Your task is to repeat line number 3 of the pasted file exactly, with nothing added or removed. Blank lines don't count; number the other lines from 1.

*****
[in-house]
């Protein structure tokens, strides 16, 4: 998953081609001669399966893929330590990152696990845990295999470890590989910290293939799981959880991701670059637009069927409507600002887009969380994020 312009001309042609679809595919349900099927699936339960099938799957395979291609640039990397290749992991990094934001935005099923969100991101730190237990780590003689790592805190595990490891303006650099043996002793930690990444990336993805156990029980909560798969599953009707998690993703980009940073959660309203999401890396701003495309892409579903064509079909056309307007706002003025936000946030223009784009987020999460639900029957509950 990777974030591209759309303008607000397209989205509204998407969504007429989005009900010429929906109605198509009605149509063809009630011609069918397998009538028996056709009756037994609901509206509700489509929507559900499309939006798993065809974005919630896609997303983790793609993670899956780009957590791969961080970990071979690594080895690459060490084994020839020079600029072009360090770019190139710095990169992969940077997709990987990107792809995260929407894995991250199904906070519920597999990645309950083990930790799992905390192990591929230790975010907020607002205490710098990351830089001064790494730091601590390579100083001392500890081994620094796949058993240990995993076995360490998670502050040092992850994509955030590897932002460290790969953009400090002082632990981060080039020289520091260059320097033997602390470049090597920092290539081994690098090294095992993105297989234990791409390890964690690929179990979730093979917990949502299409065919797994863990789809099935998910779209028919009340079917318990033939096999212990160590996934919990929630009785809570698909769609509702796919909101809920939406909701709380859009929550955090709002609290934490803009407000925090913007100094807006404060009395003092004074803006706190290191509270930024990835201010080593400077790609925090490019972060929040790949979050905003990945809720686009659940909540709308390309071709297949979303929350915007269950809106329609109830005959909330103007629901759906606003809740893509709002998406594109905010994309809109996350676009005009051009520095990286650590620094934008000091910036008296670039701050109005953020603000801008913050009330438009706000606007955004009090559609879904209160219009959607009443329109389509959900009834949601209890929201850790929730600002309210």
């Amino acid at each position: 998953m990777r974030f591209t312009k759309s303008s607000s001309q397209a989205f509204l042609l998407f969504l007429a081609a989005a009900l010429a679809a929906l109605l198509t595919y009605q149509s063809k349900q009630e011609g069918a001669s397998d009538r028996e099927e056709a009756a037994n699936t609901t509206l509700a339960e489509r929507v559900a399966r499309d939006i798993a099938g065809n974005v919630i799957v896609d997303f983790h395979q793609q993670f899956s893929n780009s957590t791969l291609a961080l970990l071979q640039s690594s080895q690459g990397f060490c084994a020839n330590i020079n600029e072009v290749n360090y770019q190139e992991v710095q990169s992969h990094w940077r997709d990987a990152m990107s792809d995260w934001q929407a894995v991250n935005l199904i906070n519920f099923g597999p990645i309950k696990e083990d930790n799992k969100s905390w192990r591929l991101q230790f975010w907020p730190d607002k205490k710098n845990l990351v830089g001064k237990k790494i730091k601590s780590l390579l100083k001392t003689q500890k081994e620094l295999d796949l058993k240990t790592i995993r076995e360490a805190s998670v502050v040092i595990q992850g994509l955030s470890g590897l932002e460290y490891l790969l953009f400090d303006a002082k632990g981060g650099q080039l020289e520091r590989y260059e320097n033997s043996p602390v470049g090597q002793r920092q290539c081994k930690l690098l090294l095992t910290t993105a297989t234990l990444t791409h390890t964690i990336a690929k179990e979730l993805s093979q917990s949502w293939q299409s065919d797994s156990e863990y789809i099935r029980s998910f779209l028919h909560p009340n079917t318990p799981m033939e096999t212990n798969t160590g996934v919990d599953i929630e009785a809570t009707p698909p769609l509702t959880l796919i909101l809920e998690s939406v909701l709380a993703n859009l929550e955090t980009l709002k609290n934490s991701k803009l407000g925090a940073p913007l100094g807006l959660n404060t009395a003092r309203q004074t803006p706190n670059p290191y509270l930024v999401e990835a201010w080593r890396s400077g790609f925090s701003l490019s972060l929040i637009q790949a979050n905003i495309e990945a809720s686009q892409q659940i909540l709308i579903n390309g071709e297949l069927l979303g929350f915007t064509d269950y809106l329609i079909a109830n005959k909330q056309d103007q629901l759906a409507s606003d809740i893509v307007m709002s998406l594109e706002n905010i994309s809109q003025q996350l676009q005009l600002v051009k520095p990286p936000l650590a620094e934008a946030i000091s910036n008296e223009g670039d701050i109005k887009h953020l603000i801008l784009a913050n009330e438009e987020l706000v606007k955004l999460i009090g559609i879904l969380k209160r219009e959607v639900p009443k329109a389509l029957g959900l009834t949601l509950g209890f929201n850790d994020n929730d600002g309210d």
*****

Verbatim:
């Amino acid at each position: 998953m990777r974030f591209t312009k759309s303008s607000s001309q397209a989205f509204l042609l998407f969504l007429a081609a989005a009900l010429a679809a929906l109605l198509t595919y009605q149509s063809k349900q009630e011609g069918a001669s397998d009538r028996e099927e056709a009756a037994n699936t609901t509206l509700a339960e489509r929507v559900a399966r499309d939006i798993a099938g065809n974005v919630i799957v896609d997303f983790h395979q793609q993670f899956s893929n780009s957590t791969l291609a961080l970990l071979q640039s690594s080895q690459g990397f060490c084994a020839n330590i020079n600029e072009v290749n360090y770019q190139e992991v710095q990169s992969h990094w940077r997709d990987a990152m990107s792809d995260w934001q929407a894995v991250n935005l199904i906070n519920f099923g597999p990645i309950k696990e083990d930790n799992k969100s905390w192990r591929l991101q230790f975010w907020p730190d607002k205490k710098n845990l990351v830089g001064k237990k790494i730091k601590s780590l390579l100083k001392t003689q500890k081994e620094l295999d796949l058993k240990t790592i995993r076995e360490a805190s998670v502050v040092i595990q992850g994509l955030s470890g590897l932002e460290y490891l790969l953009f400090d303006a002082k632990g981060g650099q080039l020289e520091r590989y260059e320097n033997s043996p602390v470049g090597q002793r920092q290539c081994k930690l690098l090294l095992t910290t993105a297989t234990l990444t791409h390890t964690i990336a690929k179990e979730l993805s093979q917990s949502w293939q299409s065919d797994s156990e863990y789809i099935r029980s998910f779209l028919h909560p009340n079917t318990p799981m033939e096999t212990n798969t160590g996934v919990d599953i929630e009785a809570t009707p698909p769609l509702t959880l796919i909101l809920e998690s939406v909701l709380a993703n859009l929550e955090t980009l709002k609290n934490s991701k803009l407000g925090a940073p913007l100094g807006l959660n404060t009395a003092r309203q004074t803006p706190n670059p290191y509270l930024v999401e990835a201010w080593r890396s400077g790609f925090s701003l490019s972060l929040i637009q790949a979050n905003i495309e990945a809720s686009q892409q659940i909540l709308i579903n390309g071709e297949l069927l979303g929350f915007t064509d269950y809106l329609i079909a109830n005959k909330q056309d103007q629901l759906a409507s606003d809740i893509v307007m709002s998406l594109e706002n905010i994309s809109q003025q996350l676009q005009l600002v051009k520095p990286p936000l650590a620094e934008a946030i000091s910036n008296e223009g670039d701050i109005k887009h953020l603000i801008l784009a913050n009330e438009e987020l706000v606007k955004l999460i009090g559609i879904l969380k209160r219009e959607v639900p009443k329109a389509l029957g959900l009834t949601l509950g209890f929201n850790d994020n929730d600002g309210d």